King Spain inbred
On November 1st, 1700, an entire dynasty of kings came to a crashing end with the death of Charles II of Spain. Charles had neither a pleasant life nor a successful reign. He was physically disabled, mentally retarded and disfigured. A large tongue made his speech difficult to understand, he was bald by the age of 35, and he died senile and wracked by epileptic seizures. He had two wives but being impotent, he had no children and thus, no heirs. Which is what happens after 16 generations of inbreeding.
Charles II was the final king of the Spanish Habsburg dynasty (see family tree), part of a house that ruled over much of Europe for centuries and which took Spain to the height of its international power. Concerned with corralling their heritage within their bloodlines, the Spanish Habsburgs married heavily between each other. Most of their 11 marriages were between blood relatives, including several matches between first cousins and two between uncles and nieces. Charles’s own mother was the niece of his father, and his grandmother was also his aunt.
Historians have often speculated that this inbreeding was the dynasty’s downfall and contributed to Charles II’s numerous health problems. The more closely related a child’s parents are, the greater the odds that they will be dealt a dud genetic hand. We inherit one copy of almost every gene from our father and one from our mother. Some will be defective, but chances are that a second working copy will compensate for this. But if parents are related, they may already share many of the same genes and they risk of passing down an identical pair of faulty ones to their children. That can lead to genetic disorders or birth defects, like those that afflicted poor Charles.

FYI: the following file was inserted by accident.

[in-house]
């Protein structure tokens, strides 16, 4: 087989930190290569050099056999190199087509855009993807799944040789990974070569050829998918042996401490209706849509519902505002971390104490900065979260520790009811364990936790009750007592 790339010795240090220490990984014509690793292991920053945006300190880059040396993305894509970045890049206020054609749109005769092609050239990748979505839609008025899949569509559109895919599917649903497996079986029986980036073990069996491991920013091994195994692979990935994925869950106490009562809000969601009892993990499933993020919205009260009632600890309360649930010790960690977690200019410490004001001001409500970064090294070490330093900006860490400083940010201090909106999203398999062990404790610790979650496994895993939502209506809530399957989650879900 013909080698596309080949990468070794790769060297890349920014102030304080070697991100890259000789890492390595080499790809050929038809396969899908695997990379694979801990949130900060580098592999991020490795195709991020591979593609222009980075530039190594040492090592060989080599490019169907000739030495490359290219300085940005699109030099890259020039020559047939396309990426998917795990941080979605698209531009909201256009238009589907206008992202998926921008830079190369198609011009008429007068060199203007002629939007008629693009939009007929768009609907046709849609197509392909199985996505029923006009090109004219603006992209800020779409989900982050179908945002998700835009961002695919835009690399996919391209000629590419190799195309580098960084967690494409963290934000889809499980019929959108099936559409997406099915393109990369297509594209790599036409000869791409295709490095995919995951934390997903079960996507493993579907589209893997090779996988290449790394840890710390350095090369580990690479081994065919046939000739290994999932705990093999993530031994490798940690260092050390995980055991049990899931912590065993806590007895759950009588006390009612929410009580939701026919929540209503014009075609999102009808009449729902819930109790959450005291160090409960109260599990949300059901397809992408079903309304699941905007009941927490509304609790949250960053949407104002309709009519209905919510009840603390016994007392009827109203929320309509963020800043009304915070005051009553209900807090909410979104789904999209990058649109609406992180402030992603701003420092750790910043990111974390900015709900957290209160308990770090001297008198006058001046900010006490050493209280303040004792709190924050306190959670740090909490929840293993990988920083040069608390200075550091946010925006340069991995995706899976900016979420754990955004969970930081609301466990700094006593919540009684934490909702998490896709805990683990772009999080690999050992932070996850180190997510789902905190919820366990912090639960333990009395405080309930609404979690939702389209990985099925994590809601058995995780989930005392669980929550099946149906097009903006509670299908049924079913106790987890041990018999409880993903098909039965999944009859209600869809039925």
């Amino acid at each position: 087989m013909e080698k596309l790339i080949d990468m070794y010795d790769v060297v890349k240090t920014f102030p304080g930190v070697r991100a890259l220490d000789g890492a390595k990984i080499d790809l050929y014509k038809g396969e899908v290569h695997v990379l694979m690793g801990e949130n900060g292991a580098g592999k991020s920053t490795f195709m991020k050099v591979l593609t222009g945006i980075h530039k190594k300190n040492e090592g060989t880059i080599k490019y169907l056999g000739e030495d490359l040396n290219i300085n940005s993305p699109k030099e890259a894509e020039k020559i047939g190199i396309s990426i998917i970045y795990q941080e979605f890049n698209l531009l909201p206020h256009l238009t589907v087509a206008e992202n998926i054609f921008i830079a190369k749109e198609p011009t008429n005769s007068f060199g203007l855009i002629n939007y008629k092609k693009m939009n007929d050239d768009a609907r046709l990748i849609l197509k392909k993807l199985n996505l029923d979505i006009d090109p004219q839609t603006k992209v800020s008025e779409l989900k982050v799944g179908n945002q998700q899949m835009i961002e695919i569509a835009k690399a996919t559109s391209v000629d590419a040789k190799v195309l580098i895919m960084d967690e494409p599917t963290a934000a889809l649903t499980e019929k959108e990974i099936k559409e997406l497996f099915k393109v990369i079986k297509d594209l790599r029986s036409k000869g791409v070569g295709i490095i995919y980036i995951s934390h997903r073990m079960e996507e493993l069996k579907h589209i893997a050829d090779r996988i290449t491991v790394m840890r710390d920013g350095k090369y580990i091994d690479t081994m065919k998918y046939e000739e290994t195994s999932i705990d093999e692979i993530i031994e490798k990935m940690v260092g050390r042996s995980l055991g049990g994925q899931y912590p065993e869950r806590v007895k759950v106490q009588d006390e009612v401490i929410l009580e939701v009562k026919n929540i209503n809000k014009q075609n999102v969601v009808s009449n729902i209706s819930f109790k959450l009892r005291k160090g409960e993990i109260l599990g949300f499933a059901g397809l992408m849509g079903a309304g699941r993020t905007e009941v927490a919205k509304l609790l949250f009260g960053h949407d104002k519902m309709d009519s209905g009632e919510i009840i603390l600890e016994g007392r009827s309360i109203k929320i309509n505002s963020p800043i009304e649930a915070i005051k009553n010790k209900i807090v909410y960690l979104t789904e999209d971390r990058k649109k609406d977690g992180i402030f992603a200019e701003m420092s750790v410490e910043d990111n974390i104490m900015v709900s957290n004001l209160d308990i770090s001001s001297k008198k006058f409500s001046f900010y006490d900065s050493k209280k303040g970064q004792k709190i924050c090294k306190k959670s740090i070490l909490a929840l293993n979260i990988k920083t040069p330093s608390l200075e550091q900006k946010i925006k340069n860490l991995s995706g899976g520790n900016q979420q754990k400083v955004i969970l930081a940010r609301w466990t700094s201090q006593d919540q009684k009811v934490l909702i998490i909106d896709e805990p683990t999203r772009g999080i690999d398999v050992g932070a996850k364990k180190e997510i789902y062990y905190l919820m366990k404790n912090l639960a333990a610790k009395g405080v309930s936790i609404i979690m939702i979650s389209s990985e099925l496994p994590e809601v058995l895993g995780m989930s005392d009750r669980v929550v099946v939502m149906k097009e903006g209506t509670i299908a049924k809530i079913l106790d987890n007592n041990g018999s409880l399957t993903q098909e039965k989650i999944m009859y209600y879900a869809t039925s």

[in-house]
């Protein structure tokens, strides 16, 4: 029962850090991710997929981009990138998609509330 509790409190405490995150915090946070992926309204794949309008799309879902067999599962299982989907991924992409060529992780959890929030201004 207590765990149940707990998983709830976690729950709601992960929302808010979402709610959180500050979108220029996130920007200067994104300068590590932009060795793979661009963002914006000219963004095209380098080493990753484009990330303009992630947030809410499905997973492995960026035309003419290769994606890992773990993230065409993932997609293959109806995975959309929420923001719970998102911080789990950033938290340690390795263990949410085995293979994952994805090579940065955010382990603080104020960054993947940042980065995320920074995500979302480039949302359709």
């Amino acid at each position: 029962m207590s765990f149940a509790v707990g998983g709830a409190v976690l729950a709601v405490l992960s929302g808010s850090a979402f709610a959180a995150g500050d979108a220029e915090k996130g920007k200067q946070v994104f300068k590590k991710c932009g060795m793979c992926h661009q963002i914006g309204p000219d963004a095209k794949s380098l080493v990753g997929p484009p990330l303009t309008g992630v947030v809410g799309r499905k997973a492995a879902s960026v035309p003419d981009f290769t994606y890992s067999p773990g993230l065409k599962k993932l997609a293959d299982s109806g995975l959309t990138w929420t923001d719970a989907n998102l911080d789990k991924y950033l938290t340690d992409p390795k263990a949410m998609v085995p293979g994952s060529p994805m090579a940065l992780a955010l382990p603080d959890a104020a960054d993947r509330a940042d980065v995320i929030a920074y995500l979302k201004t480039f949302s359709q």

Through a fascinating piece of historical genetics, Gonzalo Alvarez from the University of Santiago de Compostela has confirmed that inbreeding caused the extinction of this dynasty. He traced the pedigree of the entire line back through 16 generations, including over 3, 000 people.
For each person, he calculated a figure called the “inbreeding coefficient”, symbolised by the letter F. It measures the probability that a person with two identical copies of a gene inherited both from the same ancestor. For example, a child born to cousins has an F value of 0.0625, but it becomes much higher if the parents come from a long line of inbred couples. The higher the value, the greater the degree of inbreeding in that lineage.
Alvarez found that the first Spanish Habsburg king, Philip I, had a relatively low F-value of 0.025. But after just five generations, his descendant Charles II had an F-value of 0.254, more than ten times that of his great-great-great-grandfather. This figure is even twice as high as the expected value for the child of an uncle-niece marriage, which reflects just how pervasive inbreeding was in this family tree. It also means that Charles II would have carried identical copies for more than quarter of his genes (his genome was 25% homozygous, in the parlance of geneticists).
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